Wednesday, August 10, 2016

Think About It: "Roles Women Play in Peace Processes"

Want to be (at least) TWICE as effective as peace workers and peacebuilders? Think about "Roles Women Play in Peace Processes" . . . .

A few weeks ago I suggested: take back the time that the election 2016 circus is stealing from you and put it to work thinking deeply about how to work better for peace.

Today I saw this fabulous meme from Conciliation Resources:


Roles women play in peace processes
(Graphic from Conciliation Resources)


I talked about the importance of gender equality / gender equity to peace in this post: Gender Equity and Peace: Let's ALL have a say in conflict resolution. The Conciliation Resource meme is a nudge to think deeper.

Have you known women who have acted in one or more of these roles?

* Leaders of civil society initiatives or forums
* Facilitators of social reconstruction
* Promoters of women's rights and participation
* Informal or community mediators
* Influencers of armed groups and society
* Carers of the war afflicted
* Formal mediators, signatories, and witnesses
* Delegates or advisors to the negotiating parties

I intend to use some of the time that I've rescued from election 2016 to think deeply about this question. Maybe it will give me something to write about. Or at least some thank you letters to write.


Related posts

"I am investing these 100 hours in thinking deeply about what it will take to change the war-like ways of this country I live in. I am going to ask hard questions, confront what's really standing in the way, think creatively, and come up with new ways to be an effective peace worker. This is my time and I am going to make the best use of it."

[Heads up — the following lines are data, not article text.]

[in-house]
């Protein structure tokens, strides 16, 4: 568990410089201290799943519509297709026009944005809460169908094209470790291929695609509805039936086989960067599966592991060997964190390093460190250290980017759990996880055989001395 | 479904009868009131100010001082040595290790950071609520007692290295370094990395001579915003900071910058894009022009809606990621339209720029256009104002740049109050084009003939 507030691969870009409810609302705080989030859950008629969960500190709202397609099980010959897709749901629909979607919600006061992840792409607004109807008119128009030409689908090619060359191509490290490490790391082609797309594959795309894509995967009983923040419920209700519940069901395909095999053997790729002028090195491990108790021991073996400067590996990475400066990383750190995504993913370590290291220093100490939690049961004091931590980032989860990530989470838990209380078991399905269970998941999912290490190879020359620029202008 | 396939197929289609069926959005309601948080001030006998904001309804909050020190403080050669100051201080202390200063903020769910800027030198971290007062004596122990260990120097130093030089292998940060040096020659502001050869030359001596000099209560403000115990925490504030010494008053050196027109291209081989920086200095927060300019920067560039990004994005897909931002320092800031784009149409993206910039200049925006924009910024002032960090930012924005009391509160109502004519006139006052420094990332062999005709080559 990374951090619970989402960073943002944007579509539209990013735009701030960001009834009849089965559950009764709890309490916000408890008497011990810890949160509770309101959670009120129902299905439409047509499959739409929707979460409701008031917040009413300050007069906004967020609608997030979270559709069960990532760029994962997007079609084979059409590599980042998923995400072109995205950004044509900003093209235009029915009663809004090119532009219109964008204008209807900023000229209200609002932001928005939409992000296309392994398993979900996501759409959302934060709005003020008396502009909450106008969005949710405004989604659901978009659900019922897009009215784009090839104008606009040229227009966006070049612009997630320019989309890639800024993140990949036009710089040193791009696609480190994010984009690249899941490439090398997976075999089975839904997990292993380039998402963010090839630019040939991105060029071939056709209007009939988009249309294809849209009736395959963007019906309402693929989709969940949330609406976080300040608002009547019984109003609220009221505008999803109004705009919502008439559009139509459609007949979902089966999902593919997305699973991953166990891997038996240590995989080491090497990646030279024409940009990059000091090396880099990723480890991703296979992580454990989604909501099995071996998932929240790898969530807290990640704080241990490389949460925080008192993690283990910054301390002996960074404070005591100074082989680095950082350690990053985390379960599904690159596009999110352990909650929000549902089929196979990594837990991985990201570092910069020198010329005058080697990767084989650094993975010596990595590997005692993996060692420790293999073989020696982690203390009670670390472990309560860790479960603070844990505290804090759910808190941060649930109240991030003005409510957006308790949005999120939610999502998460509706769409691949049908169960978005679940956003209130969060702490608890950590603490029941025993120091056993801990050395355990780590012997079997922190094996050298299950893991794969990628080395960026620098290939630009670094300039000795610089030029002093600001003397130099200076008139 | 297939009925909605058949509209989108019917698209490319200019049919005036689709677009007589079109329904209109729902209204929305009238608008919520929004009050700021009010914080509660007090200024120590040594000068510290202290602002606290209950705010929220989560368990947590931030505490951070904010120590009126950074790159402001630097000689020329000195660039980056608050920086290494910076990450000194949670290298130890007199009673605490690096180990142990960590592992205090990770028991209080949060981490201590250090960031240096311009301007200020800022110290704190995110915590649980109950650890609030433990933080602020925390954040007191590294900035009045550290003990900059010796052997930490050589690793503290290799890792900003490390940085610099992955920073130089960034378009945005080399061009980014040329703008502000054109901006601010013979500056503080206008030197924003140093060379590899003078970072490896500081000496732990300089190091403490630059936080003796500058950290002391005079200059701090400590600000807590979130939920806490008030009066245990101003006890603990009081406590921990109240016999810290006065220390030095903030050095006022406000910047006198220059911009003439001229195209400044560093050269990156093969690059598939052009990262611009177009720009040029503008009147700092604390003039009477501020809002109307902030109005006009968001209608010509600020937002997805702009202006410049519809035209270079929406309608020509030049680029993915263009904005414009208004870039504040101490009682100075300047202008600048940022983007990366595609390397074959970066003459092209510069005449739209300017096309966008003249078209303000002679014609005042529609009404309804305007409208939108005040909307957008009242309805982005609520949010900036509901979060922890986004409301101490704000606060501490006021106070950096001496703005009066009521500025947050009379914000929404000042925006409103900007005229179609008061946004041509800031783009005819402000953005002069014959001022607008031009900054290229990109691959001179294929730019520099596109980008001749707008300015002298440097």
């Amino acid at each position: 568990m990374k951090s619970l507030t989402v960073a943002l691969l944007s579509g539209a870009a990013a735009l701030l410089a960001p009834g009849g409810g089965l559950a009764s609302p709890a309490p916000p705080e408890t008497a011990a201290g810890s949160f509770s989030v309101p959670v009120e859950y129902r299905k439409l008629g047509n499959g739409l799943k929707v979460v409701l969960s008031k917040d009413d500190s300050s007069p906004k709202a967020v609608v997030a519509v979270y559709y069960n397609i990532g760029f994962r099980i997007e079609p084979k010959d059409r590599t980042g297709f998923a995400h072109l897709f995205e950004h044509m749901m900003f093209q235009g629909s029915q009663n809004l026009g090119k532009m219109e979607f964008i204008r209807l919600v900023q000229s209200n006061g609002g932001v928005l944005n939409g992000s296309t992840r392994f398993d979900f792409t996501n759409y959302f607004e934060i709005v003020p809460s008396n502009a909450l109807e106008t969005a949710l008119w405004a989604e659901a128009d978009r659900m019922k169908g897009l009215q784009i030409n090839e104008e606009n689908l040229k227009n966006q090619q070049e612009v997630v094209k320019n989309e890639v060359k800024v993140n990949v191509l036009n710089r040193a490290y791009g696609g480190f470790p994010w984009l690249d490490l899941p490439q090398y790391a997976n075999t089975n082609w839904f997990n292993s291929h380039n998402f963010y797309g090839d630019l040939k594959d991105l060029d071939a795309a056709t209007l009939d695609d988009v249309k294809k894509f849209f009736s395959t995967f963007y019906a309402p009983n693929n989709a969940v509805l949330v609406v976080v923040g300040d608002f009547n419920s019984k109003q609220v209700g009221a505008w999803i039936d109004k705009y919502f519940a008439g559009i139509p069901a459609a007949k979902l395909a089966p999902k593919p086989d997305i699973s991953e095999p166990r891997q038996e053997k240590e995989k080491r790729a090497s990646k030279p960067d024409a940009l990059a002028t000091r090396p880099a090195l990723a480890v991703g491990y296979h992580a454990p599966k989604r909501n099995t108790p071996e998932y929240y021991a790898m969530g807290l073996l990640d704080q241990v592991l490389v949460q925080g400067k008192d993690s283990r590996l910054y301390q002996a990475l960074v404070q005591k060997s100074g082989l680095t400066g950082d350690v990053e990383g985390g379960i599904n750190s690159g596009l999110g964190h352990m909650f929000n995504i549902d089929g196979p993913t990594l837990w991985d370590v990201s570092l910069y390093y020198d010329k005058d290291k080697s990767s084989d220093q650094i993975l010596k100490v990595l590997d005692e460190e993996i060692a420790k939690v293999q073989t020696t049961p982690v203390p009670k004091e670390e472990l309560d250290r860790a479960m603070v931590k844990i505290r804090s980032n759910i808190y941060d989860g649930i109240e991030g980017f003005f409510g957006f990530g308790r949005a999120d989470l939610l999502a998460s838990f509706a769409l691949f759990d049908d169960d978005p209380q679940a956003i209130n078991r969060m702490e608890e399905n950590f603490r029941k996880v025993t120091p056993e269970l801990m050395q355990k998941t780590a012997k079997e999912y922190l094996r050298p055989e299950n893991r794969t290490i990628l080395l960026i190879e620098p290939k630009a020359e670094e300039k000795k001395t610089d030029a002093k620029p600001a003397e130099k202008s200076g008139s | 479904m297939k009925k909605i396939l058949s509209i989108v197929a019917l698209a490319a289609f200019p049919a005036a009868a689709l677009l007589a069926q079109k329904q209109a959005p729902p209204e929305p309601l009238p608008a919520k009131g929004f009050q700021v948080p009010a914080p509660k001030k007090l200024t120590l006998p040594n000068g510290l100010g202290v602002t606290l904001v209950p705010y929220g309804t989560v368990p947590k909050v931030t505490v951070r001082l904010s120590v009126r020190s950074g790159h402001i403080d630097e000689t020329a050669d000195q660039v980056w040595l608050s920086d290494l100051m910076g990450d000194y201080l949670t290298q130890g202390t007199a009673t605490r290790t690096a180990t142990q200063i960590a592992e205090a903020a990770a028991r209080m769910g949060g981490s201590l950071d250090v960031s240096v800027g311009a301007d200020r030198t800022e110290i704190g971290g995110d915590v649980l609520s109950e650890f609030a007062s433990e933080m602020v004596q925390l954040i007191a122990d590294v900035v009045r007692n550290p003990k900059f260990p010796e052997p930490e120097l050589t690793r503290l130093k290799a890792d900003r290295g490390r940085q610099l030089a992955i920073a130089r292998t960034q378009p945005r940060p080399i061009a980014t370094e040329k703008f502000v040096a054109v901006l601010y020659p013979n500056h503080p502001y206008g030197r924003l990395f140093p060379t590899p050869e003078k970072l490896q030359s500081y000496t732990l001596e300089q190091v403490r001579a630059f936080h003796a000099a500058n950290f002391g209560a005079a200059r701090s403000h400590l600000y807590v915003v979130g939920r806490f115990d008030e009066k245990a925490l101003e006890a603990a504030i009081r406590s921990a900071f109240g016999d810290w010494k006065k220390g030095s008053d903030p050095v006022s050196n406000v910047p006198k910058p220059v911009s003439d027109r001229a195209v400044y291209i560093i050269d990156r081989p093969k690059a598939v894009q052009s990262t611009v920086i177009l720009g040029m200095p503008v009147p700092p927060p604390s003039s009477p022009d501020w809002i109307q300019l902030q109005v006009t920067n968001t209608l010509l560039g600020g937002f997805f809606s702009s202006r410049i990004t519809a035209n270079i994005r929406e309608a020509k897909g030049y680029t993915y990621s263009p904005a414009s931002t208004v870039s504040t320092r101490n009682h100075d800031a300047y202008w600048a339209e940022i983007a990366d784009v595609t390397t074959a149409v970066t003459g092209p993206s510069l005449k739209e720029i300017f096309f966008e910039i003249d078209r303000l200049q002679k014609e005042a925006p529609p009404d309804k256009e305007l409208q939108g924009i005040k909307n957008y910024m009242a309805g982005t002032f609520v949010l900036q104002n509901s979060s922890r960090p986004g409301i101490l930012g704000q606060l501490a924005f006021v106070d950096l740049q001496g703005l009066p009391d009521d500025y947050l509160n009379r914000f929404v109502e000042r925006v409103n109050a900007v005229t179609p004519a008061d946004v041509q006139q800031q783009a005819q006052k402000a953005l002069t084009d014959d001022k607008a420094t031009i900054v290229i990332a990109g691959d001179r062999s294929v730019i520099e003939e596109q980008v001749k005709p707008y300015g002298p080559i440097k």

(See The Election 2016 Diet: Invest 100 Hours for Peace)








There is no question in my mind that gender equity is foundational to moving us closer and closer to a world where conflict is addressed through cooperation and compromise, and not through domination and violence.

(See Gender Equity and Peace: Let's ALL have a say in conflict resolution)











In a composition suggestive of a yin-yang symbol, a woman in a burka (but wearing audacious red glitter platform heels) is surrounded by genie-ish tableaus of the many male obsessions/pastimes that some of us rail about frequently -- sexualized pop singers, professional sports -- as well as some that we probably should rail about more (such as patriarchy in religion and political violence).

(See VIOLENCE: " . . . and the women must live with the consequences . . . " )